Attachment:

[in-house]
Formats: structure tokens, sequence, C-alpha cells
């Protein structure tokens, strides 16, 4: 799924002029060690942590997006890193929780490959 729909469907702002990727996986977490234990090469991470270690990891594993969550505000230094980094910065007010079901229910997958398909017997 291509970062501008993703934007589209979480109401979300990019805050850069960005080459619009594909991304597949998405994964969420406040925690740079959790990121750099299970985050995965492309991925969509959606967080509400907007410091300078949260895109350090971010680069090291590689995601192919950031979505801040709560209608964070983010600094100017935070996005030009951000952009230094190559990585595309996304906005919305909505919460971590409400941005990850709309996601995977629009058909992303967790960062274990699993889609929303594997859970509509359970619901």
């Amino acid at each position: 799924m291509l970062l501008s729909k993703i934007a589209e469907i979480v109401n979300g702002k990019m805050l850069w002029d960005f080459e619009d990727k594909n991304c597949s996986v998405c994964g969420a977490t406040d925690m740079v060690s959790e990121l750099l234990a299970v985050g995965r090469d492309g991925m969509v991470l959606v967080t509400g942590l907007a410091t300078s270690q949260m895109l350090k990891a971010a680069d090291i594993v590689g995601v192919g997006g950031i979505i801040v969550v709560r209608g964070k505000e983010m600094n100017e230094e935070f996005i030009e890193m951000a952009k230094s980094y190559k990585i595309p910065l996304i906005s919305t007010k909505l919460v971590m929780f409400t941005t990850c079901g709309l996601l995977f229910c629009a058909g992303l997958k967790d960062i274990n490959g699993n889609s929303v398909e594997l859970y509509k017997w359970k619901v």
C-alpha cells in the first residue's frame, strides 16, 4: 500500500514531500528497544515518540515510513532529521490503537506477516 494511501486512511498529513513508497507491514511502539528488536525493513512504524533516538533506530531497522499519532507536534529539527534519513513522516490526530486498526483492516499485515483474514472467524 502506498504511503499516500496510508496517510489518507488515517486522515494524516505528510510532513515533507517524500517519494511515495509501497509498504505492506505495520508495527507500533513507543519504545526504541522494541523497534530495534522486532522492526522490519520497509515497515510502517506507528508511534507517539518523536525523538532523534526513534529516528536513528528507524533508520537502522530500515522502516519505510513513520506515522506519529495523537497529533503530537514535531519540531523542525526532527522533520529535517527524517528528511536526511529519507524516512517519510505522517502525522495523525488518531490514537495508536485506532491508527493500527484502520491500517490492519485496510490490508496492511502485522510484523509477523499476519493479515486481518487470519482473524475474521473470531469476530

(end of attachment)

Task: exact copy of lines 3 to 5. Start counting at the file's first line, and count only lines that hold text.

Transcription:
């Protein structure tokens, strides 16, 4: 799924002029060690942590997006890193929780490959 729909469907702002990727996986977490234990090469991470270690990891594993969550505000230094980094910065007010079901229910997958398909017997 291509970062501008993703934007589209979480109401979300990019805050850069960005080459619009594909991304597949998405994964969420406040925690740079959790990121750099299970985050995965492309991925969509959606967080509400907007410091300078949260895109350090971010680069090291590689995601192919950031979505801040709560209608964070983010600094100017935070996005030009951000952009230094190559990585595309996304906005919305909505919460971590409400941005990850709309996601995977629009058909992303967790960062274990699993889609929303594997859970509509359970619901």
């Amino acid at each position: 799924m291509l970062l501008s729909k993703i934007a589209e469907i979480v109401n979300g702002k990019m805050l850069w002029d960005f080459e619009d990727k594909n991304c597949s996986v998405c994964g969420a977490t406040d925690m740079v060690s959790e990121l750099l234990a299970v985050g995965r090469d492309g991925m969509v991470l959606v967080t509400g942590l907007a410091t300078s270690q949260m895109l350090k990891a971010a680069d090291i594993v590689g995601v192919g997006g950031i979505i801040v969550v709560r209608g964070k505000e983010m600094n100017e230094e935070f996005i030009e890193m951000a952009k230094s980094y190559k990585i595309p910065l996304i906005s919305t007010k909505l919460v971590m929780f409400t941005t990850c079901g709309l996601l995977f229910c629009a058909g992303l997958k967790d960062i274990n490959g699993n889609s929303v398909e594997l859970y509509k017997w359970k619901v």
C-alpha cells in the first residue's frame, strides 16, 4: 500500500514531500528497544515518540515510513532529521490503537506477516 494511501486512511498529513513508497507491514511502539528488536525493513512504524533516538533506530531497522499519532507536534529539527534519513513522516490526530486498526483492516499485515483474514472467524 502506498504511503499516500496510508496517510489518507488515517486522515494524516505528510510532513515533507517524500517519494511515495509501497509498504505492506505495520508495527507500533513507543519504545526504541522494541523497534530495534522486532522492526522490519520497509515497515510502517506507528508511534507517539518523536525523538532523534526513534529516528536513528528507524533508520537502522530500515522502516519505510513513520506515522506519529495523537497529533503530537514535531519540531523542525526532527522533520529535517527524517528528511536526511529519507524516512517519510505522517502525522495523525488518531490514537495508536485506532491508527493500527484502520491500517490492519485496510490490508496492511502485522510484523509477523499476519493479515486481518487470519482473524475474521473470531469476530